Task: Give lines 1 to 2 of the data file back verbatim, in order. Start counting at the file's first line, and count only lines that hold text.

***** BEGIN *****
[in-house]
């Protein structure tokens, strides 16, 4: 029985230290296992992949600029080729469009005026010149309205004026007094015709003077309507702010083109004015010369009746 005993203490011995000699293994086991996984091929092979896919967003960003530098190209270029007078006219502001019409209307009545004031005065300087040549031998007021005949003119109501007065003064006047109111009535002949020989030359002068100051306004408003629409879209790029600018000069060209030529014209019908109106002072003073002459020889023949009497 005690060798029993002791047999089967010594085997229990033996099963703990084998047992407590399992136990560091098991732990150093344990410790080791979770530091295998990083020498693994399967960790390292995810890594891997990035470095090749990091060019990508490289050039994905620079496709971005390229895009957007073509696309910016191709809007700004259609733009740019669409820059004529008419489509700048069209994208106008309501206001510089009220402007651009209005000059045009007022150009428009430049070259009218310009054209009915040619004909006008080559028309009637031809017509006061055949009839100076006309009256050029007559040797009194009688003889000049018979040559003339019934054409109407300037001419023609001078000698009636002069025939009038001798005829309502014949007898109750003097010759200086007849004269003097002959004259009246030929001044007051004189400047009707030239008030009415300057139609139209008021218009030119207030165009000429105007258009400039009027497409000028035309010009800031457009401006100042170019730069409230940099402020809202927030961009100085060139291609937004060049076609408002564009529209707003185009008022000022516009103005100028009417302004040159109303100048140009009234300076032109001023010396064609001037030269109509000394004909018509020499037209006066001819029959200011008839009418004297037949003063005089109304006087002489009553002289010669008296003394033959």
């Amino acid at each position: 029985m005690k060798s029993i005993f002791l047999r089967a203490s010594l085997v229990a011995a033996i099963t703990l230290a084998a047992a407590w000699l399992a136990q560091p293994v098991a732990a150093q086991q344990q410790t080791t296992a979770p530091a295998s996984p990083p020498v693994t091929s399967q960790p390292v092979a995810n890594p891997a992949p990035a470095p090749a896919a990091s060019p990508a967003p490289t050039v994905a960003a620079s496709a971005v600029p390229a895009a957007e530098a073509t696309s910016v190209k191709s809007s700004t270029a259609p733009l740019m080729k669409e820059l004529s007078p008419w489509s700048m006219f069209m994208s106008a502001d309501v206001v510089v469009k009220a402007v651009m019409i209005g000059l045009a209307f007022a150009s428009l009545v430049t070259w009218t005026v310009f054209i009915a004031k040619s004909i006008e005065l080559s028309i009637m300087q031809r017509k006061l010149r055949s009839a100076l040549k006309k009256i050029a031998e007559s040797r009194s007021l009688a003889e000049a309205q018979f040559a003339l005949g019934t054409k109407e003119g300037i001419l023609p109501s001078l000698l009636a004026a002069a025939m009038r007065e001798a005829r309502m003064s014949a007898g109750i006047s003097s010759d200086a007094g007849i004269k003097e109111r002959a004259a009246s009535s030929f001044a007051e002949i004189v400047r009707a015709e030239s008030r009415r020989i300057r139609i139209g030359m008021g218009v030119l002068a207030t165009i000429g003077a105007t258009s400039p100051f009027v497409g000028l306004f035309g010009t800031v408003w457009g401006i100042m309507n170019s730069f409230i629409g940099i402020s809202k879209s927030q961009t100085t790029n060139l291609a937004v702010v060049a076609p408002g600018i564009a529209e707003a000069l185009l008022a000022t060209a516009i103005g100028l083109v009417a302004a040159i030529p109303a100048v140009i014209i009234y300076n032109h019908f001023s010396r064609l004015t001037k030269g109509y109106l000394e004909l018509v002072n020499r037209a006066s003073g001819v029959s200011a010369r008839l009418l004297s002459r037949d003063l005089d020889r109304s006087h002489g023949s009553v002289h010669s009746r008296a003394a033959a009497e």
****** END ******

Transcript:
[in-house]
């Protein structure tokens, strides 16, 4: 029985230290296992992949600029080729469009005026010149309205004026007094015709003077309507702010083109004015010369009746 005993203490011995000699293994086991996984091929092979896919967003960003530098190209270029007078006219502001019409209307009545004031005065300087040549031998007021005949003119109501007065003064006047109111009535002949020989030359002068100051306004408003629409879209790029600018000069060209030529014209019908109106002072003073002459020889023949009497 005690060798029993002791047999089967010594085997229990033996099963703990084998047992407590399992136990560091098991732990150093344990410790080791979770530091295998990083020498693994399967960790390292995810890594891997990035470095090749990091060019990508490289050039994905620079496709971005390229895009957007073509696309910016191709809007700004259609733009740019669409820059004529008419489509700048069209994208106008309501206001510089009220402007651009209005000059045009007022150009428009430049070259009218310009054209009915040619004909006008080559028309009637031809017509006061055949009839100076006309009256050029007559040797009194009688003889000049018979040559003339019934054409109407300037001419023609001078000698009636002069025939009038001798005829309502014949007898109750003097010759200086007849004269003097002959004259009246030929001044007051004189400047009707030239008030009415300057139609139209008021218009030119207030165009000429105007258009400039009027497409000028035309010009800031457009401006100042170019730069409230940099402020809202927030961009100085060139291609937004060049076609408002564009529209707003185009008022000022516009103005100028009417302004040159109303100048140009009234300076032109001023010396064609001037030269109509000394004909018509020499037209006066001819029959200011008839009418004297037949003063005089109304006087002489009553002289010669008296003394033959």